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The cell has a complex apparatus to control the directed transport of proteins and lipids in the epithelium. To maintain this order controllers have been developed which assign a cargo protein into the right direction. One of these controllers is galectin-3, which belongs to the group of ß-galactoside-binding proteins and binds lactose or N-acetyllactosamine-containing glycoligands, preferably. As an important sorting signal different glycosylation sites have been identified that are critical for the apical or basolateral assignment. It is believed that after binding to a ligand galectin-3 forms a complex and associates within certain membrane areas to introduce sorting of the protein. A direct evidence for this process has not been provided yet.
In this work, the binding to complex glycoligands and the association with specific membrane domains could be detected. These measurements were performed in a native plasma membrane in the form of giant plasma membrane vesicles (GPMVs) for the first time. GPMVs as model membranes originated from the apical part of MDCK II cells and have been established for different methodological issues. The vesicles showed a cell-like lipid- and protein-composition, which could be used to analyze physiological processes close to the native cellular system. With this model the effect of galectin-3 on the complex-glycosylated ligands asialofetuin and neurotrophinrezeptor p75 was specified, wherein the sorting process of proteins in the membrane and the binding capacity of galectin-3 as an oligomer have been observed. As a unique feature in the galectin family galectin-3 can form high-molecular clusters with its ligands. In in vitro studies, the size of the cluster with a free ligand and the direct influence of the avidity to the interaction with complex sugars have been described. The oligomerization started in a ligand-initiated fashion and the oligomer can be formed or dissolved dependent on the concentration of the ligand.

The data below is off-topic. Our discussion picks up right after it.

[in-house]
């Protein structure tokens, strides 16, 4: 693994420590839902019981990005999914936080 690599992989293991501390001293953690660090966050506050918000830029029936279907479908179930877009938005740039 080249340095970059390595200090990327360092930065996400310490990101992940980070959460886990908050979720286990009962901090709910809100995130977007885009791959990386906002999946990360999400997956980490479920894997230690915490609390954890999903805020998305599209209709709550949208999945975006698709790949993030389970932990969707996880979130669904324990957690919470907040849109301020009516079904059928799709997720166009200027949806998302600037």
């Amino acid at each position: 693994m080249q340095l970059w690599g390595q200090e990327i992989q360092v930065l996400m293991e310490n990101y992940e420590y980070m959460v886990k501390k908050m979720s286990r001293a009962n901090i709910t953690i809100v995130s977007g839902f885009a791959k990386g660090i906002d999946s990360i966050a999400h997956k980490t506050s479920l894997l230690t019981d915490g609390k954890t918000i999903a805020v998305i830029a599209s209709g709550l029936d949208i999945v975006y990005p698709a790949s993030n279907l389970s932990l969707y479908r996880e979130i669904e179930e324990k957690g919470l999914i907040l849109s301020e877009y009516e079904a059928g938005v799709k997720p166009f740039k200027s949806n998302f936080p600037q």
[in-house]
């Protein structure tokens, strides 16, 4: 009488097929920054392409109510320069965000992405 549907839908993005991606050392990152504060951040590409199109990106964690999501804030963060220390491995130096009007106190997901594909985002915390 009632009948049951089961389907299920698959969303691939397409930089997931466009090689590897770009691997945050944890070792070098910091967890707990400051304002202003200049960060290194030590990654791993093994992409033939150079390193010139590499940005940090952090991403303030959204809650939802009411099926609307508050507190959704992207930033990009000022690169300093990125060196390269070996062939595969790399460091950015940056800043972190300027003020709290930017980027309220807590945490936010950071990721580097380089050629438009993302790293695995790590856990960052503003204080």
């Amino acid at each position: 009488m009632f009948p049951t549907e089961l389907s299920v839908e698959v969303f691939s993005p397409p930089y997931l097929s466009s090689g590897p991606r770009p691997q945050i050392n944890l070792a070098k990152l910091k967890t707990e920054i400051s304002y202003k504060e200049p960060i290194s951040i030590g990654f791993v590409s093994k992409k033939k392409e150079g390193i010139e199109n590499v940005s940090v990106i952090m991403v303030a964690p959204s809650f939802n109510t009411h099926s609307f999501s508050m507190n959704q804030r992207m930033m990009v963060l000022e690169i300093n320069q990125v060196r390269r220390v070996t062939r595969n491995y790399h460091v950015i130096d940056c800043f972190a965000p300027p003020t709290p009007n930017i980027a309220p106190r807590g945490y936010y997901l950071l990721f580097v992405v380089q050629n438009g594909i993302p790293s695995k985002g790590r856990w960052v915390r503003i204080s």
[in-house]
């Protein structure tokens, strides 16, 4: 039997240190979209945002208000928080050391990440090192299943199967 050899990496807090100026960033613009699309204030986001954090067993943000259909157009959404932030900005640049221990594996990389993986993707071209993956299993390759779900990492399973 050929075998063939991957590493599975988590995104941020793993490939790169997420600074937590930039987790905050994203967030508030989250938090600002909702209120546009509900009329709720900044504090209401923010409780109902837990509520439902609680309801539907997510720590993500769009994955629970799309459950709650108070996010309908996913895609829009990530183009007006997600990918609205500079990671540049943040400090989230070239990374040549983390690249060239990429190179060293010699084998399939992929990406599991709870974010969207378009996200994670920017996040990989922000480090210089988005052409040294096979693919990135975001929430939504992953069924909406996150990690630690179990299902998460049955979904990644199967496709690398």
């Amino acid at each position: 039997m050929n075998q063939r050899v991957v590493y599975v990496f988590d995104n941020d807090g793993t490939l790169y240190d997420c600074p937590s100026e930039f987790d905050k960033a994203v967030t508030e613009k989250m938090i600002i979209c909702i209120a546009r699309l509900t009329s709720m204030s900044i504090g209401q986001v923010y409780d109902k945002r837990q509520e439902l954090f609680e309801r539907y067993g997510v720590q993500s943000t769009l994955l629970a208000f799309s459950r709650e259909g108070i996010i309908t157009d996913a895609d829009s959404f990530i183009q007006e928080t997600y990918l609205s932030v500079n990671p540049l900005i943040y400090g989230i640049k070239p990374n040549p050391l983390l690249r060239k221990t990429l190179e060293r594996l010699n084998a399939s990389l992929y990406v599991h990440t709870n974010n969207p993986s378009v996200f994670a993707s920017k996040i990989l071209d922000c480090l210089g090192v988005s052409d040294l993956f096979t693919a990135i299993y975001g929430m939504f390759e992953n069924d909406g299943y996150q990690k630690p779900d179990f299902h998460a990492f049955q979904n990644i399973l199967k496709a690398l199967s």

Since galectin-3 traverses endosomal compartments, the influence of a more acidic environment in the interaction of the protein was analyzed for various sugar ligands. It was found that complex ligands lost the binding to galectin-3 at reduced pH generally, whereas binding to simple sugars such as lactose remained. Also the glycolipid sulfatide has been identified as a new potential interaction partner that could bind to the protein at reduced pH, solely. These specificities give new insights into the effect of galectin-3, as they can describe the exchange between binding of a cargo protein at the plasma membrane and its release into acidic endosomal compartments.
In summary, this work opened new avenues in the mechanistic view of galectin-3-dependent sorting processes in epithelial cells.